Hoping to create a more pungent flavour, the chefs ground the roasted beans into fine granules. These were then slowly simmered in water over a bed of charcoal embers. So enamored were the palace patrons that the new cooking method spread throughout the empire.
Kahvecibaşı or Chief Coffee Makers became careers of prominence who took the qahveh or as the Turks called it Kiva to the populace through Kiva Hans (coffee houses). Soon everyone was buying the green beans, grinding them in mortars and cooking their own Kiva. It was just a matter of time until this beloved drink spread through Europe and beyond.
And on to Rome… Well Venice and beyond anyways
In 1615, Venice was introduced to Coffee by traders who brought back the spices of the Orient for trading. Coffee was amongst their precious cargos. The merchants would market the new drink from lemonade stands but by 1645 the first Italian Coffee House was opened. Although not the original Caffe House of Venice, Caffe Florian is still operating in the Piazza San Marco in the shadow of the Campanile, the famous bell tower of Venice, Italy
*It was the Italians through inventor Luigi Bezzera who brought the world the Espresso Machine in 1901.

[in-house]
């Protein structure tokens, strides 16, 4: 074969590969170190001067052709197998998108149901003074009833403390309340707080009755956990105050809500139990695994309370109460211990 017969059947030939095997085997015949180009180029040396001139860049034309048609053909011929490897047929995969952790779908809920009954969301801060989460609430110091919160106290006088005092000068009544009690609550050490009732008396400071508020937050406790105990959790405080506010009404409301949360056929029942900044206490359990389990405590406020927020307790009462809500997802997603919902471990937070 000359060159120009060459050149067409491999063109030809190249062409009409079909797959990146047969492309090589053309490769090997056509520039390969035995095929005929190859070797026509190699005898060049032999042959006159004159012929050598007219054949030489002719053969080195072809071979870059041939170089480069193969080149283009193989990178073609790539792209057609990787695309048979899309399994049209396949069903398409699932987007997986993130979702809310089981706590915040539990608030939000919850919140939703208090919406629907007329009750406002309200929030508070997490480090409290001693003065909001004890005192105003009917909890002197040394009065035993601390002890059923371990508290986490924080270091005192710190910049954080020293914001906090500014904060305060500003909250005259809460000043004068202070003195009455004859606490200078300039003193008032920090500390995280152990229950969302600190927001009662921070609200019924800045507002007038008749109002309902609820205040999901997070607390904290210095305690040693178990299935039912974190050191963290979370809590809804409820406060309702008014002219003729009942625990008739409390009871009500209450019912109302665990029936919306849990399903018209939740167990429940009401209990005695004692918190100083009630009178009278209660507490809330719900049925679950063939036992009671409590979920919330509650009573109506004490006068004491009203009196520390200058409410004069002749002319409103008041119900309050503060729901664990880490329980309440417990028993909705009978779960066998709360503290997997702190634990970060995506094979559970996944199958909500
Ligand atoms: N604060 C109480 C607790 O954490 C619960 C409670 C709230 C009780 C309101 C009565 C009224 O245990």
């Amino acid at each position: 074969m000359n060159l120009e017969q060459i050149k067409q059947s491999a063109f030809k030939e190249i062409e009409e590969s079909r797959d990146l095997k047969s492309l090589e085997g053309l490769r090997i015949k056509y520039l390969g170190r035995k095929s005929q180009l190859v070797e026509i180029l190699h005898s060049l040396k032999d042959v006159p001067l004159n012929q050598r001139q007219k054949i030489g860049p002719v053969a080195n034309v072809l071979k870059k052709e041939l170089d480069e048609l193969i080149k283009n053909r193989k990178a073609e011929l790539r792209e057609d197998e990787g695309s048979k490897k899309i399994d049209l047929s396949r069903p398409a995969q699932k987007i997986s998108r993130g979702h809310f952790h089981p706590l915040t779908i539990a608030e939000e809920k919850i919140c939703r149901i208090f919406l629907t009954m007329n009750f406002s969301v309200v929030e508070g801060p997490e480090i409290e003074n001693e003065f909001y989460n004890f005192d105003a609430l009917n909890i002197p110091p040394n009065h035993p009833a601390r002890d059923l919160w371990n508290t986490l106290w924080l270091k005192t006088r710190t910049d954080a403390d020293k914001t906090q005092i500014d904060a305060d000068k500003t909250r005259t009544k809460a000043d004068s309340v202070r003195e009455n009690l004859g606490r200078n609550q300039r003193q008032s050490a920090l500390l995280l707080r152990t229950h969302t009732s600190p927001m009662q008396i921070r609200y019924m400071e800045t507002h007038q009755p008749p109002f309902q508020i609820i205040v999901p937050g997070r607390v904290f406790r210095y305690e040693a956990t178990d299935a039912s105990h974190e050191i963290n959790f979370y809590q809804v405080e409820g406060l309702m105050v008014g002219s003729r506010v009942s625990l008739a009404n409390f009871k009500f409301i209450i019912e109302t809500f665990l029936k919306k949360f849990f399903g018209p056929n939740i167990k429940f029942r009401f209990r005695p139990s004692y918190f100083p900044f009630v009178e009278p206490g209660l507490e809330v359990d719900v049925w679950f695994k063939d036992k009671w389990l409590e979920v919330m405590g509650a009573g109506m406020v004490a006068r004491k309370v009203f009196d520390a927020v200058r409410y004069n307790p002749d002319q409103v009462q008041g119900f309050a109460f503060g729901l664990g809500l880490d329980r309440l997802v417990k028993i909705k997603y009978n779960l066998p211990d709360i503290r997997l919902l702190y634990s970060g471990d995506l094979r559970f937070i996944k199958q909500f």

Marseilles and Paris Embrace the culture of Café
In 1644, Monsieur de la Roque, the French ambassador to Istanbul brought the first coffee beans and the contraption used to prepare and serve coffee back to Marseilles. Then in 1669, Hoşsohbet Nüktedan Süleyman Ağa, ambassador to Sultan Mehmet IV, brought sacks of coffee to France. By 1668 Paris had its first Café and in 1671, the first coffee houses began to dot the landscape of Marseilles. They catered to the merchants and travellers who knew and loved the drink, but soon the flavour and aroma was savoured by the people in every walk of life
How the Oxford Coffee Club Impacted Coffee History
From the dawn of the first coffee house, coffee had been associated with the gathering of great minds and thinkers. It is not a surprise then that the English were introduced to Coffee through a Turk at the hallowed learning centre known as Oxford in 1637. From the learned Oxford Coffee Drinking Club sprang Oxfords first coffeehouse, “Angel” in 1650.